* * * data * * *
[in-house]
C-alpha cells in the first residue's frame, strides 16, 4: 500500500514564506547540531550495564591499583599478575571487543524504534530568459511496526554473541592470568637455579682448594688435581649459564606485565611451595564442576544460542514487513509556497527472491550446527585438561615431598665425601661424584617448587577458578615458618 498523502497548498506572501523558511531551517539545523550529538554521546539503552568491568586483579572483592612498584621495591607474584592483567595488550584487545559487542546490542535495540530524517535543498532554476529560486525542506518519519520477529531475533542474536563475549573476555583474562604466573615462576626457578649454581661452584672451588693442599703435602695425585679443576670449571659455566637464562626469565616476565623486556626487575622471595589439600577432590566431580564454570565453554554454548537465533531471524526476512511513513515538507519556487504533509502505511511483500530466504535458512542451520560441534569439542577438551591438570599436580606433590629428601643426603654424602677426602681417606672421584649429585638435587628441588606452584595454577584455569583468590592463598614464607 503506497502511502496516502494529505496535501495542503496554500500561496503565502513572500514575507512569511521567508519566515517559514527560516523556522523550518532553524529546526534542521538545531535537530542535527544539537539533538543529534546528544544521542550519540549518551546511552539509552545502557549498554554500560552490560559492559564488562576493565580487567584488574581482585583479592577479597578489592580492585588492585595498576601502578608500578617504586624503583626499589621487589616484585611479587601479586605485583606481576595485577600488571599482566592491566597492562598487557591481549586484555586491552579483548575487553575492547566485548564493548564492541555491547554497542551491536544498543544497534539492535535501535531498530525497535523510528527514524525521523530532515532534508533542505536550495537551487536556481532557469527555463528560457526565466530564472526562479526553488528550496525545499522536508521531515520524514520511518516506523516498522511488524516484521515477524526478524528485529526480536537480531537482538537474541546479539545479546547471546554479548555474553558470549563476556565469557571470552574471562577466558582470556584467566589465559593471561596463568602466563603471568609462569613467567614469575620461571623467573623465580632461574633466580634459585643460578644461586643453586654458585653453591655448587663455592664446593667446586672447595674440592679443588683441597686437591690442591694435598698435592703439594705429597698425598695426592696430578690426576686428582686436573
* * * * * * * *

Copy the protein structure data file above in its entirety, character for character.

[in-house]
C-alpha cells in the first residue's frame, strides 16, 4: 500500500514564506547540531550495564591499583599478575571487543524504534530568459511496526554473541592470568637455579682448594688435581649459564606485565611451595564442576544460542514487513509556497527472491550446527585438561615431598665425601661424584617448587577458578615458618 498523502497548498506572501523558511531551517539545523550529538554521546539503552568491568586483579572483592612498584621495591607474584592483567595488550584487545559487542546490542535495540530524517535543498532554476529560486525542506518519519520477529531475533542474536563475549573476555583474562604466573615462576626457578649454581661452584672451588693442599703435602695425585679443576670449571659455566637464562626469565616476565623486556626487575622471595589439600577432590566431580564454570565453554554454548537465533531471524526476512511513513515538507519556487504533509502505511511483500530466504535458512542451520560441534569439542577438551591438570599436580606433590629428601643426603654424602677426602681417606672421584649429585638435587628441588606452584595454577584455569583468590592463598614464607 503506497502511502496516502494529505496535501495542503496554500500561496503565502513572500514575507512569511521567508519566515517559514527560516523556522523550518532553524529546526534542521538545531535537530542535527544539537539533538543529534546528544544521542550519540549518551546511552539509552545502557549498554554500560552490560559492559564488562576493565580487567584488574581482585583479592577479597578489592580492585588492585595498576601502578608500578617504586624503583626499589621487589616484585611479587601479586605485583606481576595485577600488571599482566592491566597492562598487557591481549586484555586491552579483548575487553575492547566485548564493548564492541555491547554497542551491536544498543544497534539492535535501535531498530525497535523510528527514524525521523530532515532534508533542505536550495537551487536556481532557469527555463528560457526565466530564472526562479526553488528550496525545499522536508521531515520524514520511518516506523516498522511488524516484521515477524526478524528485529526480536537480531537482538537474541546479539545479546547471546554479548555474553558470549563476556565469557571470552574471562577466558582470556584467566589465559593471561596463568602466563603471568609462569613467567614469575620461571623467573623465580632461574633466580634459585643460578644461586643453586654458585653453591655448587663455592664446593667446586672447595674440592679443588683441597686437591690442591694435598698435592703439594705429597698425598695426592696430578690426576686428582686436573